What does it mean to be a minister? As ministers of the Universal Life Church, we have to answer that question every day, to everyone that meets us. For some of us, it means standing in front of a congregation every week and delivering sermons to our constituents. To others, it means sitting down with troubled congregates and hearing their woes. Still others spend their ministry in study, learning all they can about religions and how they fit into the bigger picture of God's plan.
Being a Minister
Rev. Paul R. Vallerand II
The Universal Life Church, and especially the life we live here at the Seminary, offers us as people to do more for our fellows than we otherwise would have been able to. Although our integrity has been called into question time and again because of our loose, and some would say laughable lack of requirements, we are still one of the fastest growing churches in the world. This places a lot of pressure on our ministers to uphold the beliefs of our church, to do only that which is right. And those words have different meanings for each of us.
When I was ordained in 2002 by the Church of Spiritual Humanism, I was looking for a way to circumvent the traditional learning system that America has so readily fallen into. I wanted a way to impress my parents and do good things for my peers. What I didn't understand was that once you become a minister, your outlook on life begins to change. Once you have taken on the mantle of being one of God's messengers, you take on the responsibility of helping those around you find the spiritual centers within themselves and growing to their spiritual best.
This revelation came as I left my first coven and began to learn on my own. Having been ordained, and speaking to my god (or goddess in this case), I decided to withdraw my ordination and became, once again, a normal person. I found the ULC thanks to a friend who was already ordained through the church, and offered to ordain me yet again.
Instead I started a one year apprenticeship that showed me the meaning of being a minister. We ordain people here without any sort of training or learning, instead offering the revolutionary idea that people, once granted a title, will step up to the challenge of earning it. As the apprenticeship continued, I realized that this belief system may be the most dangerous and necessary belief to inject into the modern world. We do only that which is right, and we are forced to define what is right for ourselves. Giving our ministers the right and responsibility to think for themselves is by and large the most important thing we give here at the church.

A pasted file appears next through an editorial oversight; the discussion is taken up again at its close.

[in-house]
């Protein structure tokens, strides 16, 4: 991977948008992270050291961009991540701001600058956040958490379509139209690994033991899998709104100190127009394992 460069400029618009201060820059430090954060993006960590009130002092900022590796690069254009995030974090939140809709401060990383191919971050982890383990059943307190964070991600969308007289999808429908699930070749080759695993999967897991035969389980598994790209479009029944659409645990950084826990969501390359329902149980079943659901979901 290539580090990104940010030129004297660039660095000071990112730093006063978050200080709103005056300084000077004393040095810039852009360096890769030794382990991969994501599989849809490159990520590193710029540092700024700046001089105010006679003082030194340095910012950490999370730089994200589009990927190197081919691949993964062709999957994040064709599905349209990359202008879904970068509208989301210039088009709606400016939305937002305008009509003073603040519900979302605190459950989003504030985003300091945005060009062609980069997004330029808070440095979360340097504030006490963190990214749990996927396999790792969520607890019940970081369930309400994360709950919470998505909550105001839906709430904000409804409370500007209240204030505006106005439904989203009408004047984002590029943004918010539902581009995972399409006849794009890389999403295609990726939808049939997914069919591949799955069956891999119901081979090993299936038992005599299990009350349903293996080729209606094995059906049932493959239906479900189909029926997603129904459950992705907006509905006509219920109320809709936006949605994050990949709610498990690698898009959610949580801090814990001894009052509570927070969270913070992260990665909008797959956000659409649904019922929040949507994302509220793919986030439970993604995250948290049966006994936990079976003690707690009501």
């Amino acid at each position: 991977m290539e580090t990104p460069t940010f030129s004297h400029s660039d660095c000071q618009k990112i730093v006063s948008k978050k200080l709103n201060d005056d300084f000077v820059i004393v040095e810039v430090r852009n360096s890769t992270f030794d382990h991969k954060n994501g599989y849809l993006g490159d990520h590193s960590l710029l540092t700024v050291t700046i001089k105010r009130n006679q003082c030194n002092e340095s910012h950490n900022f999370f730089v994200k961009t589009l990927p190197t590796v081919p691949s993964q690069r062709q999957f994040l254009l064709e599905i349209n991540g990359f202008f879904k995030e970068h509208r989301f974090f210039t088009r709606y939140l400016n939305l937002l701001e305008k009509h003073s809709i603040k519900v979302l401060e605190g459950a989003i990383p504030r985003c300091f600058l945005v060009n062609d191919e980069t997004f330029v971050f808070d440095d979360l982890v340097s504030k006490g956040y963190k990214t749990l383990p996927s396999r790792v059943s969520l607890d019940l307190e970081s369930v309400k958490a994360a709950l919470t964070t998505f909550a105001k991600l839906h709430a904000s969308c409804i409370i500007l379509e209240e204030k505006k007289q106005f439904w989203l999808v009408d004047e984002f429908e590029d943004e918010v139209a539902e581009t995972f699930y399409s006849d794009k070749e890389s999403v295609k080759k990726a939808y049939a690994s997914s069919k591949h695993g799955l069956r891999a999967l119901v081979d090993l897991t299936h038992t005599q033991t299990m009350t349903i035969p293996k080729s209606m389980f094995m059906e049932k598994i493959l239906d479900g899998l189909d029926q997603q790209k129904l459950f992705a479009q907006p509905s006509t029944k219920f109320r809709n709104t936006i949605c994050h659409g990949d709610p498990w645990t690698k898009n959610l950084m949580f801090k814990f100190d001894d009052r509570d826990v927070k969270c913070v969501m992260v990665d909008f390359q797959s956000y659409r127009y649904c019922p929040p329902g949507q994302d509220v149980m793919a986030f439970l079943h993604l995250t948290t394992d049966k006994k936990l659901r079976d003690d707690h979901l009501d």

My ordination with the ULC in 2003 showed me that the important things in life do not stem from what you already know, but from what you need to learn tomorrow. Becoming a minister has forced me, and many of you, to step up to the challenge of helping others achieve their spiritual best and accomplish what they set out to do in life. And when we find those that would help others, we encourage them to also take on the mantle of leadership and accept ordination, becoming a reverend and helping others achieve all they can.
Because that alone is the goal of any minister. It is the belief that we can help others, and the effort we put forth to that end that entitles us to be called Reverend. And thanks to the efforts of both the ULC Church and the ULC Seminary, we can step up once again and become Doctors of Divinity in the same reverse style, accepting the title and being forced thereafter to earn it. When I first saw that ULC extended such awards without a system of testing, it bothered me, but in fact it fits in perfectly with our church's belief system. We step up to the challenge of earning those things that we receive, rather than working for years to earn a title that we may never achieve. And we are required to earn these titles every single day lest we prove those that would watch our church fail right.
As you progress here as Ministers, and take on the classes of the Seminary, or just move to help those that ask you for it, keep in mind that you are representing not only yourself, but your Church and your Gods as well. We have accepted the responsibility of being ministers, and that alone has earned us the right to bear the title. Now we must step up to the challenge of becoming our personal best, because we can only help others achieve their best if we are doing so ourselves.
It all comes down to leading by example. When you sit down with a young person who is looking at schools for college, how could you, in good conscious, advise them to take classes if you have not done so yourself? In a time where Education is the most important step toward a brighter future for so many of us, and with all of the programs out there to assist us in learning what we need to know to succeed, we can easily forget that we need to never stop learning.
Volunteering our time with many of the local, state, and federal volunteer organizations can be another way to earn your ordination every day. There are millions of people that need the help of concerned members of the community, and you can lead your congregates in a mission to assist those in trouble.
So as you walk your path, remember that everyone has a mission in life, and all of us must find the path for ourselves. But never stop earning your title, dear Reverends, for the day we stop acting like ministers is the day we should turn our collars in.
Remember this in the name of the Gods, and remember to do only that which is right. Thank you, and blessed be.
-Rev. Paul R. Vallerand II